JANUARY 2015 | oregon beer growler 19
business is brewing
Financial Fitness Challenge for You and Your Business
By Courtney Mersereau
For the Oregon Beer Growler
usiness owners are some of my favorite
clients, especially those in the craft brewing
industry. They are determined, passionate
and, most of all, collaborative. However, they are so
willing to help others that the biggest issue I see is
that they don’t take enough time to think about their
own financial well-being. It’s common for business
owners to have much of their personal assets tied
up in the company, but many aren’t prepared for
what happens when the business actually starts
making money or, worse, when it doesn’t.
January is a great time for reflection, as well as
looking forward. And since you don’t really want
to go to the gym anyway, I’m challenging you to a
different kind of fitness challenge: Ten questions to
get you thinking about your current financial health.
Pay attention to any immediate feelings of anxiety or
stress that arise when thinking about the answers
to these questions. That’s a sure sign you’re overdue
for a checkup:
1. Are my personal assets diversified?
2. How much investment risk am I taking?
3. Do I have specific financial goals for 2015?
4. How much money will I need to retire?
5. What happens if I can’t work?
6. Interest rates are near zero. Am I managing my
cash to my advantage?
7. Is my family protected while I’m growing my
8. What type of retirement plan is best for my
business and how much does it cost?
9. Do I have a buy/sell agreement in place? How is
10. If I have an offer to sell my business, can the
sale price provide me financial stability?
Let’s talk about the eighth question – whether
you have the right retirement plan set up for your
business. First things first: why do you need one?
There are two primary motivations for setting up
a retirement plan for your business. First, you may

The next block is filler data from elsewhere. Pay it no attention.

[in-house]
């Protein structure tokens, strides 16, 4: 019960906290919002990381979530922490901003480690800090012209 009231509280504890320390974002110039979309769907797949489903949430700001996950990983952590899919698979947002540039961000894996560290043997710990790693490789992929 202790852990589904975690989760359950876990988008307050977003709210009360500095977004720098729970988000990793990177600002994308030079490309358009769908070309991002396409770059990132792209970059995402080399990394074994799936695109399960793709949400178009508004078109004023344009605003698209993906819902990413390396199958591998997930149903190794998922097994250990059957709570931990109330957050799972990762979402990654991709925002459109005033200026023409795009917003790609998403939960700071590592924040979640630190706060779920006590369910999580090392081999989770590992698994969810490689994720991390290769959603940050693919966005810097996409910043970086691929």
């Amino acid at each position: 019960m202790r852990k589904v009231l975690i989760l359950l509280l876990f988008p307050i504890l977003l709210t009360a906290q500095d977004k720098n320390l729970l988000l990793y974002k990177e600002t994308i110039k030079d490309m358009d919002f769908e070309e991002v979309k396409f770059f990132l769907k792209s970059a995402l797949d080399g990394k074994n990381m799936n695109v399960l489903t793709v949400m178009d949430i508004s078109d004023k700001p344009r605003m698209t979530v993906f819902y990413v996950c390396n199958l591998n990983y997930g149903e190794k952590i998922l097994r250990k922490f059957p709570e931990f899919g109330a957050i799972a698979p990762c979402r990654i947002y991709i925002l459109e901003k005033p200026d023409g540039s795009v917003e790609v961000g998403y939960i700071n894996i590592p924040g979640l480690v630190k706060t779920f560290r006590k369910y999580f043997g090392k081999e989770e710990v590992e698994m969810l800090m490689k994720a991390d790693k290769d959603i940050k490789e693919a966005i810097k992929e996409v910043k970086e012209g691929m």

want to attract and retain the best talent by offering
a great benefits package. You can easily differentiate
your company from the competition by establishing
a robust 401(k) plan for your business and possibly
offering an employer match. The second reason
is to reduce your own tax bill. You can defer a
significant portion of your income into a retirement
plan before you pay tax on that income, where it
will grow tax-deferred and also create an asset
separate from the equity in your business. Many
business owners make the snap assumption that
these plans are expensive to set up and administer.
Thanks to technology and a more competitive and
transparent marketplace, this is no longer the case.
And doesn’t it make sense to spend a small amount
up front to save yourself thousands in taxes?
Also, take the time to develop a thoughtful
personal financial strategy that addresses the big
picture and provides a context for setting your
business goals. It’s easy to get wrapped up in
the daily operations of your business. However,
sustainable growth comes from thoughtful planning.
With a sound personal and business financial plan,
you’ll be able to keep the beer flowing as long as
is a financial advisor
at Springwater Wealth
Management where she
offers fee-only comprehensive
financial planning and
Business is Brewing is
written by B.I.N.G.
Members meet the third
Wednesday of each month.
Info at: bingoregon.
BRIEFS, From Page 12
Three Creeks Joins Can Revolution
Three Creeks is embracing the six-pack. The
Sisters brewery announced in late November that
it was releasing 12-ounce cans of Hoodoo Voodoo
IPA and FivePine Chocolate Porter. Knotty Blonde
will also soon be joining the new packaging plan.
Three Creeks says its decision to go to with
cans was an easy one since they better match
the outdoor lifestyle that’s so often associated
with Central Oregon. The brewery cited that the
new containers are light and can easily be taken
hiking, biking or skiing. Cans also don’t pose the
risk of breaking and exposing drinkers to shards
of glass. The different type of packaging also helps
protect the quality of the beer.
MINI KEG WRAPS